Socceroos coach Ange Postecoglou says showdown talks by the end of the month with FFA chairman Steven Lowy and chief executive David Gallop will determine whether he leads Australia to the 2018 World Cup.
The national team coach guided Australia to the tournament finals in Russia with a 3-1 win over Honduras on Wednesday night.
On Thursday, he revealed a two-week timeline to confirm what comes next.
"I'm determined to enjoy this and determined for everyone to enjoy it," Postecoglou said at a public event in Sydney's Martin Place on Thursday.
"I understand the conjecture ... it's not about me trying to keep people in suspense.
"I'll have those discussions with David and Steven in the next two weeks and it will all be resolved."
A bombshell report last month suggested Postecoglou would walk from the job even if he was successful in his quest to become the first Australian coach to successful qualify for the World Cup.
That scenario has now arrived for the Socceroos and both the coach and FFA are keen to resolve the situation.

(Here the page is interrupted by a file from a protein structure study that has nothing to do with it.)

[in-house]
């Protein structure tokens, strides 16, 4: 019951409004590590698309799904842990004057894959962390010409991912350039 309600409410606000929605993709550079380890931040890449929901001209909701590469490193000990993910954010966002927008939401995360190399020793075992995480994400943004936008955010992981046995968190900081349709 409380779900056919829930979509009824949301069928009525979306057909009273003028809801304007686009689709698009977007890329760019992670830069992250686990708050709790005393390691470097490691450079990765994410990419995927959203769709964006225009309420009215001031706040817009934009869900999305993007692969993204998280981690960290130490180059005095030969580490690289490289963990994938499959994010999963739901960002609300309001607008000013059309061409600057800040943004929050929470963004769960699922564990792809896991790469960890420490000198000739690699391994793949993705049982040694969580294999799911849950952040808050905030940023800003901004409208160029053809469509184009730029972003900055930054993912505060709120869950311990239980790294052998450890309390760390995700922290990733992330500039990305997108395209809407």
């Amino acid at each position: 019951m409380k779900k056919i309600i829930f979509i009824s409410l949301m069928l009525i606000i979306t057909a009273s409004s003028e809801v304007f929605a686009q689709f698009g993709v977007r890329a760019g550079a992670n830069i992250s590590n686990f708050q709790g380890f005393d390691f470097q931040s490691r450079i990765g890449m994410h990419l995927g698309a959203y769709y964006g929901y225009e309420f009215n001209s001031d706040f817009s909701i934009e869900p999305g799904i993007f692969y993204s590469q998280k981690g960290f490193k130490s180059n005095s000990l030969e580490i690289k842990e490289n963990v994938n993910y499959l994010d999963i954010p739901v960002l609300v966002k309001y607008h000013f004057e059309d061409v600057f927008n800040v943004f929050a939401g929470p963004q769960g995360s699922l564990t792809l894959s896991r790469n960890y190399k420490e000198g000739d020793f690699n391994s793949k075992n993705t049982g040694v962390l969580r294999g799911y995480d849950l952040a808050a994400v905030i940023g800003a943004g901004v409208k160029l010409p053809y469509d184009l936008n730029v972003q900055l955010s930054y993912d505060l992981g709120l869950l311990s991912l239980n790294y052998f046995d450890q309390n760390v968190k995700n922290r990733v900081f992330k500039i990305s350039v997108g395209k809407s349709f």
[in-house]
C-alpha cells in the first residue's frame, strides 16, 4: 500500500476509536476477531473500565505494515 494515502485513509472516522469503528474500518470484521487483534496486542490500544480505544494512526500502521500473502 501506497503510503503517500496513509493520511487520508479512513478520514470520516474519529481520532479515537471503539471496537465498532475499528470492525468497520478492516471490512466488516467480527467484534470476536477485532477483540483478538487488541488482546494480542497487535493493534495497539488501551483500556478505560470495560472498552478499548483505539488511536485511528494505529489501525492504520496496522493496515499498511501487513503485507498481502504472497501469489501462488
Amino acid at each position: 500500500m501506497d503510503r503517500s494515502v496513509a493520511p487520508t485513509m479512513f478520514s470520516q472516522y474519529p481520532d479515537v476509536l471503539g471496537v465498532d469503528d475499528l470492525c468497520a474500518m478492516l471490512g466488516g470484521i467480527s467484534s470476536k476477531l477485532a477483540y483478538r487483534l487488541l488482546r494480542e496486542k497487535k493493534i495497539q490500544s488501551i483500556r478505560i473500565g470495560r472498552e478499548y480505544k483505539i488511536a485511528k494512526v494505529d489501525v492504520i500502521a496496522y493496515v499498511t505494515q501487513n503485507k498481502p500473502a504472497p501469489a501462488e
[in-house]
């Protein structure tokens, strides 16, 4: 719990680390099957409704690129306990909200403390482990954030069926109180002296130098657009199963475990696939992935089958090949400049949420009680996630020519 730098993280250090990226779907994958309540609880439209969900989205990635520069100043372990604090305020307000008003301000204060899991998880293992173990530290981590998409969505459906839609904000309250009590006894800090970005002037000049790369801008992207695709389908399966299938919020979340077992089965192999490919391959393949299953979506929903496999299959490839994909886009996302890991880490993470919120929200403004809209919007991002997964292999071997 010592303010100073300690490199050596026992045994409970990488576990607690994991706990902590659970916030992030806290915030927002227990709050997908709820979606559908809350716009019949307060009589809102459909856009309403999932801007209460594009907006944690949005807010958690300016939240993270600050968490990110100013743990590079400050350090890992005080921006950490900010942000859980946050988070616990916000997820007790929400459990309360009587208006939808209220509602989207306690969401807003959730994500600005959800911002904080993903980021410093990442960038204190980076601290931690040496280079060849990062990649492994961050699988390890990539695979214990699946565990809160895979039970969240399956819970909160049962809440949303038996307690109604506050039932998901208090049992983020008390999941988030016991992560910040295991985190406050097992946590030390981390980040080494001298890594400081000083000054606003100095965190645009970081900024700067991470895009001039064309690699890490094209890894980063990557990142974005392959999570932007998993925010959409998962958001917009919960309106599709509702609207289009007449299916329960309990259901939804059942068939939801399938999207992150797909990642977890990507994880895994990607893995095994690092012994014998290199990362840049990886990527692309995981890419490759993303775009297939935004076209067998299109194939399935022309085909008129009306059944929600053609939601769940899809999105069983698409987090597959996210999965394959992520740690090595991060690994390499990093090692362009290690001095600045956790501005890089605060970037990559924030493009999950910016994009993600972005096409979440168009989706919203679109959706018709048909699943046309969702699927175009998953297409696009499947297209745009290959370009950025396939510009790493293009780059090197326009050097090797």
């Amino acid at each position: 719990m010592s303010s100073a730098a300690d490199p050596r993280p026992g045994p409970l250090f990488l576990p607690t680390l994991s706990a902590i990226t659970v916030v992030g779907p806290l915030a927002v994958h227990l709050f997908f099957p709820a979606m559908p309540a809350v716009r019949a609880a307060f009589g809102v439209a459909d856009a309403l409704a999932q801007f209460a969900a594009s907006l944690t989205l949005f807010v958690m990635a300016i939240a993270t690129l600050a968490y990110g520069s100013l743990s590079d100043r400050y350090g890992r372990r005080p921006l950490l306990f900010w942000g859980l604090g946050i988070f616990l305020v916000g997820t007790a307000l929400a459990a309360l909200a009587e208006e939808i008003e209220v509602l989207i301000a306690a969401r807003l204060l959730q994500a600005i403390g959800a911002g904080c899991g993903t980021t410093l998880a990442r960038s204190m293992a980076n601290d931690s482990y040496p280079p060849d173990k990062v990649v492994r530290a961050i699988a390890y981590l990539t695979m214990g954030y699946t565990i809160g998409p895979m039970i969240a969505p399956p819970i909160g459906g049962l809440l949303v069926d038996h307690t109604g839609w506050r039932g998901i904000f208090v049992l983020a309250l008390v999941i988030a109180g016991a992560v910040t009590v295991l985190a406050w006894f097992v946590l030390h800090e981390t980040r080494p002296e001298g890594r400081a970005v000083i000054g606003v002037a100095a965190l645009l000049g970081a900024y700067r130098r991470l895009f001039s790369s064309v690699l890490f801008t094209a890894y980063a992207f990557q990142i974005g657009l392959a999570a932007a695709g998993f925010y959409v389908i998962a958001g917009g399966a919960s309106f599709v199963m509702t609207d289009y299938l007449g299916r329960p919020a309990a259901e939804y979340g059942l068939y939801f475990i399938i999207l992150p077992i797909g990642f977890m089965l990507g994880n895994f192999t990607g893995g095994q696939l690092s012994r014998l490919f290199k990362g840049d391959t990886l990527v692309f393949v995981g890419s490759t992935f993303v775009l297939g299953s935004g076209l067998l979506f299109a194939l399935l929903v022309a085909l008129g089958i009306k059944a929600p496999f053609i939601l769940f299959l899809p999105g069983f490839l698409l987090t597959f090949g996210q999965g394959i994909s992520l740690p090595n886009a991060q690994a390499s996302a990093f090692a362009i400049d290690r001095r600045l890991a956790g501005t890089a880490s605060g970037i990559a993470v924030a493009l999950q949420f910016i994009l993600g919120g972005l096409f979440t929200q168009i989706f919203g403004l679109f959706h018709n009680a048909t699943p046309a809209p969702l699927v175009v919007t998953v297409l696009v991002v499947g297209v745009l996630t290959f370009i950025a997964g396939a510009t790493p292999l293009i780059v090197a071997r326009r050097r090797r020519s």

With no international fixtures until March, the next engagement for the Socceroos is on December 1 - the World Cup draw.
Gallop, speaking at the same event on Thursday, said a public confirmation would come before Australia's group stage opponents are confirmed.
"It's hard to imagine going to Russia without him. On that basis it'll be good to get clarity quickly," he said.
"The arrangement has always been to get through last night and talk about it. That's what we'll do."
Postecoglou has failed to clarify his position over the past month, lashing out at critics and those seen as not offering full support to his team.
After Wednesday's win, he turned in a typically enigmatic performance during his media engagements, saying he felt like an "outsider".
"I've been coaching for 20 years. I won my first championship when I was 31 years old. And you know what? I could coach for another 20 years and I'll always be an outsider in Australian football," he said.
"That's fine. I wear that as a badge of honour.
"I've had a hell of a lot of support from players, coaches and the general sporting public.
"That's all I need. The people that don't get me, they'll never get me."
The crunch coaching talks sit alongside the FFA AGM at month's end as significant moments for the sport.
Gallop was one of many breathing a sigh of relief that the Socceroos made it to Russia.
"In campaigns of the past, qualification was regarded as almost a make or break for the sport," he said.
"Now, it's not necessarily that.
"If you look across the next week, we've got A-League matches ... W-League, the FFA Cup final, Matildas games against China.
"There's a length and breadth to this sport that's unique to the country."